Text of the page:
Buford Harbin, security guard for more than 17 years at St. Mary’s Episcopal School and Church of the Holy Communion, got a hero’s reception Thursday when the entire campus stood and cheered as he walked down the aisle in a surprise chapel in honor of his retirement.
As he passed each row, the applause and cheers grew louder, reverberating to the domed ceiling, as the girls of St. Mary’s celebrated the humble man whose work uniform always includes a neon vest with reflector tape and who for years has made the campus golf cart his portable classroom and counseling office.
“And you may think that Buford’s is a solitary job—just him in that golf cart,” said Albert Throckmorton, head of school. “But if you’ve talked with him more than once, you know that there are always three other people him: The father - Buford always points up; the Son - Buford often says, “Jesus is so good to us;” and the Holy Spirit - this is when he warns you than he may have to start preaching.”
When a girl gets sick at school, Harbin gets a call on his cellphone, and in minutes, he is at the door to ferry her to a car across the campus. Barely an employee at the church hasn’t been invited to hop in the cart and be driven to the door or car, a privilege because it’s an honor to have a few quiet minutes with Harbin, the straight-talking disciple who never misses a chance to say, “Have a blessed day.”
Or alternately, as Throckmorton pointed out, “Have a blessed day, you hear?”
Throckmorton presented Harbin, 78, with St. Mary’s Lizzie Apple Award, created in 2014 by senior Lizzie Apple to honor teachers who touch students’ lives with a passion for their subject matter and compassion for their lives.
“In creating this award, Lizzie and I specifically talked about the meaning of teacher as an adult who teaches through their example,” Throckmorton said, adding that Harbin’s lessons are “personal, encouraging and humble.”
His name is engraved on the permanent plaque that hangs outside the school office.
Harbin’s lessons are grounded in his unfettered faith and confidence in the goodness of people, all made in the image of their creator.
“He’s knows us,” Harbin told the gathering, including his wife of nearly 60 years, Dorothy, and other family seated in the front pew. “We think he don’t, but he do.”
Harbin is retiring in early June, telling dozens of well-wishers on Thursday that it’s time to go home and spend time with Dorothy, whom, he says, has waited long enough to have him around full-time.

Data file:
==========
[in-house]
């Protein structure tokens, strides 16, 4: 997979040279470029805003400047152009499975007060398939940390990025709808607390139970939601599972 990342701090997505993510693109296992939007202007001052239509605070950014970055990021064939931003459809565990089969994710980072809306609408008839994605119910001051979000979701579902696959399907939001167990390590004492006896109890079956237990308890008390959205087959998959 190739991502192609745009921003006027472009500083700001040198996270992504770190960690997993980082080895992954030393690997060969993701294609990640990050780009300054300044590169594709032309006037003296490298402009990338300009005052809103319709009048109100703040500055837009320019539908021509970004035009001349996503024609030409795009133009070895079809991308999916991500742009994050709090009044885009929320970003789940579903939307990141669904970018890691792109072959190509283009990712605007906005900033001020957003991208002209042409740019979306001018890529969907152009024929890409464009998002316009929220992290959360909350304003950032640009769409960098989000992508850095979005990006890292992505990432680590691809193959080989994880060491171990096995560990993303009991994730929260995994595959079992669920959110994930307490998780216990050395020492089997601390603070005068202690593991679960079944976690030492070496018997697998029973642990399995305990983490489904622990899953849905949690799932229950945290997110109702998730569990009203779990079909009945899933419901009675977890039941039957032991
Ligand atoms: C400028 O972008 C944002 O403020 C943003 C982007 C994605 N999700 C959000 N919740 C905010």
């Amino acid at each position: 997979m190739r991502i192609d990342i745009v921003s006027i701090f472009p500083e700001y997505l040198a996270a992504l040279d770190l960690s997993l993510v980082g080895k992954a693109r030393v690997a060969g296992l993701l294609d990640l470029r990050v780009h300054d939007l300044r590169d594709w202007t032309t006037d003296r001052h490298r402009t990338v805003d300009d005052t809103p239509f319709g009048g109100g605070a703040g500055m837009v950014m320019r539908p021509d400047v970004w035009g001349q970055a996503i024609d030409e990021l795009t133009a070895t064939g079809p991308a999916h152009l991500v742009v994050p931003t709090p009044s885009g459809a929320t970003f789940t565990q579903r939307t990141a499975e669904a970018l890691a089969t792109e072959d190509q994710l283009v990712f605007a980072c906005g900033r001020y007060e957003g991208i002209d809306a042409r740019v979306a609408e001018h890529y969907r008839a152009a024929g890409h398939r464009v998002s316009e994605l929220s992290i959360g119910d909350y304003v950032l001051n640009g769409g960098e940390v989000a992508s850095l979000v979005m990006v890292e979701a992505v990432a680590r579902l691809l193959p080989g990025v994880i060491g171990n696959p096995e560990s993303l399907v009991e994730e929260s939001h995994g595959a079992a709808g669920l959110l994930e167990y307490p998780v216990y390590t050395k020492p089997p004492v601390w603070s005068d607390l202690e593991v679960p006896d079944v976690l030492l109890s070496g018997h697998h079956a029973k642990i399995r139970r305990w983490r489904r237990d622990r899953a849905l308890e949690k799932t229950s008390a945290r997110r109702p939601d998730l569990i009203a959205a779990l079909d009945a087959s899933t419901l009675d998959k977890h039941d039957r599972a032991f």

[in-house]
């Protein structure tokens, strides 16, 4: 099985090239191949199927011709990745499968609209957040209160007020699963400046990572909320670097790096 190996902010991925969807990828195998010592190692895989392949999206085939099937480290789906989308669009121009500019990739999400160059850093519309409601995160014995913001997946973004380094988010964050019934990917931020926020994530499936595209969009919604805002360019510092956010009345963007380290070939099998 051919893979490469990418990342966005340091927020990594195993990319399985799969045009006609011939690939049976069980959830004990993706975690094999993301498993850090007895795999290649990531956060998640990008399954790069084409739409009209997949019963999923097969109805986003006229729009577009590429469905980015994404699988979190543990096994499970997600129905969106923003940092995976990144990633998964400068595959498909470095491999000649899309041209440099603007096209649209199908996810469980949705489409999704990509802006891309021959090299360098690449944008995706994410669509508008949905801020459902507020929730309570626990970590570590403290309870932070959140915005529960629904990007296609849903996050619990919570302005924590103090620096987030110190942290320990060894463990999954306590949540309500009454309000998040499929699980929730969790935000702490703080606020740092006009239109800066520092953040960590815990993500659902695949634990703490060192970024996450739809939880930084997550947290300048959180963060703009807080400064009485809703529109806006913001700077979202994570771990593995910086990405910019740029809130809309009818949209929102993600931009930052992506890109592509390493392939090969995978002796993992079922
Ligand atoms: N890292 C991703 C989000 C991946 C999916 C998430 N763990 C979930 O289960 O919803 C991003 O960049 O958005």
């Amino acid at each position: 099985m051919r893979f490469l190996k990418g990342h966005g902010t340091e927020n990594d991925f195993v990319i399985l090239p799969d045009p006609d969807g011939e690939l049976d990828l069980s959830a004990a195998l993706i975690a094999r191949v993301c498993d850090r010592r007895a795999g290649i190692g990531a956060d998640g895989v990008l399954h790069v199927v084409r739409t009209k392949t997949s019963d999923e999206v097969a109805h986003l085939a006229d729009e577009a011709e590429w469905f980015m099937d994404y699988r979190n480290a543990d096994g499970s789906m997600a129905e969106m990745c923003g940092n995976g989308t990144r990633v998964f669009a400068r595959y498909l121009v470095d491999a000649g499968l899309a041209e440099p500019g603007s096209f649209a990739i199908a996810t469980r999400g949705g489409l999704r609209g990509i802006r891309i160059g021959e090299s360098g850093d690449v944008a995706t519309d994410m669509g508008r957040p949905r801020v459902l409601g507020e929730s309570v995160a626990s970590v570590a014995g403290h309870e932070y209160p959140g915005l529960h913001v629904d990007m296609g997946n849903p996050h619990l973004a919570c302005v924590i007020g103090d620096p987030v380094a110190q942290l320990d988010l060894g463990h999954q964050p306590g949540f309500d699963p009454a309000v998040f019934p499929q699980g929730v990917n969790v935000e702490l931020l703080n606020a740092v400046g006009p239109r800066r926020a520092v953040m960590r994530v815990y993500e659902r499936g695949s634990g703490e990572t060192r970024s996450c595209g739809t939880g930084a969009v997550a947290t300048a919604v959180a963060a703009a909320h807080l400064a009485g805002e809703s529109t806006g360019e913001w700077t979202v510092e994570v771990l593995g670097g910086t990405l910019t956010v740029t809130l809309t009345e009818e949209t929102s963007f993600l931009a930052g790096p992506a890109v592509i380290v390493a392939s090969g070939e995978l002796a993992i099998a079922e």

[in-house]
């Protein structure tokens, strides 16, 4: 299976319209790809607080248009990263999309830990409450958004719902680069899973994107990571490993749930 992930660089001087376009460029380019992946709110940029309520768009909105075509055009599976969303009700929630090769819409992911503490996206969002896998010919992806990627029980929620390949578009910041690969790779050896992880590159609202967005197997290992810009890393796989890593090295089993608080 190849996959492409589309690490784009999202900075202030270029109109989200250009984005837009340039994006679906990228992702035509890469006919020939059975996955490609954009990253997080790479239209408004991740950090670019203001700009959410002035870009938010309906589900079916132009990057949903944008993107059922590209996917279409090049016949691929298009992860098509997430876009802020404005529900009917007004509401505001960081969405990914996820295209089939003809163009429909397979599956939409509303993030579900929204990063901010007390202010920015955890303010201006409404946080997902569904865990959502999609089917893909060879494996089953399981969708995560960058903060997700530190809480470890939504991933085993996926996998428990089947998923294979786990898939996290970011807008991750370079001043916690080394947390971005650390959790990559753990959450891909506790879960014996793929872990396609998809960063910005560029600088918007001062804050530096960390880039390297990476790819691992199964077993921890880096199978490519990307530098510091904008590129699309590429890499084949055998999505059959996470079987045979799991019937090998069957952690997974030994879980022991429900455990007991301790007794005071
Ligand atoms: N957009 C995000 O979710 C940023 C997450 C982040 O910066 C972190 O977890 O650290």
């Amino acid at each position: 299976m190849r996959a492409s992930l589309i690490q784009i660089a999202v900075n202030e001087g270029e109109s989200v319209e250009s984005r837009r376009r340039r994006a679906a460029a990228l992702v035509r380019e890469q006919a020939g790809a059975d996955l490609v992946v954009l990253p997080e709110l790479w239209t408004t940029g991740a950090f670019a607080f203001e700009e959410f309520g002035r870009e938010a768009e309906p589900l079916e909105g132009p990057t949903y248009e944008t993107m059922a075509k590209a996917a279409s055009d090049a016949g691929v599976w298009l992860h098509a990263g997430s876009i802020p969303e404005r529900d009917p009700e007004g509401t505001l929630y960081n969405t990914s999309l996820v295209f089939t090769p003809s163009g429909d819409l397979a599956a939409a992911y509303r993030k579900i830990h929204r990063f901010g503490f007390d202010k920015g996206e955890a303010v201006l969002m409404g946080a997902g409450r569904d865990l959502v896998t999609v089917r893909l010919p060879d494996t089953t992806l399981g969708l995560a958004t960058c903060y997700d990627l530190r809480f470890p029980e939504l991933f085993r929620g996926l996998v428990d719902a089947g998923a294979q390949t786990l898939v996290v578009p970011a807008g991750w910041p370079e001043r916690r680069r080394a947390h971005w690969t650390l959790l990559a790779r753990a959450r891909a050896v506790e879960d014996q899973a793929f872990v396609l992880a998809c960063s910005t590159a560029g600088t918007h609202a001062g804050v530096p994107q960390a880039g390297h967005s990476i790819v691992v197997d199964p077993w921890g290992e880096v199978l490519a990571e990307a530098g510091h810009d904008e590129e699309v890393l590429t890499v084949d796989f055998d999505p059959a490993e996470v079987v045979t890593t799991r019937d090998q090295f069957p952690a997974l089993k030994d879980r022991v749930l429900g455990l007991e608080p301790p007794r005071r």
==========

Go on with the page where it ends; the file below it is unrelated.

Harbin worked 37 years at Kellogg’s, starting on the loading dock during segregation when black employees had to eat in separate area from white employees and use separate bathrooms.
“Oh, yes, that mess was everywhere,” Harbin says.
When he retired from Kellogg, he wasn’t intending to get another job.
“Only God saw fit for me to move in another direction,” Harbin says.
He started in 2000 at St. Mary’s as a contract security officer. In 2001, the school hired him itself and put him on its payroll.
Since then, he’s been short of a legend on the church-school campus, often the first at work in the morning, switching on lights, starting the coffee and greeting employees and students - and their parents too - as they stream into the parking lot.
“He may be the first person who asks, “How’s your day going?” And he is one of those rare people who wants and waits to hear your answer. He is often the last person you see as you leave the parking lot,” Throckmorton said.
On the church side, the outpouring of affection was apparent last fall when Harbin’s brother, L.F. Harbin, needed repairs to his home, a project originally slated for the church’s youth and young adults.
More than a dozen members came, carrying supplies to winterize the South Memphis home and make other repairs.
Beverly Russell stopped to visit with L.F., telling him how much the congregation loves his brother.
“Do you know how your brother ends every conversation he has with us? He says, ‘You have a blessed day.’ Do you know you what a neat thing that is? I feel so blessed for knowing him.”
The church is planning its own farewell, likely early in the fall, to honor Harbin and his family, said the Reverend Sandy Webb.
“We want to put some time into the planning.”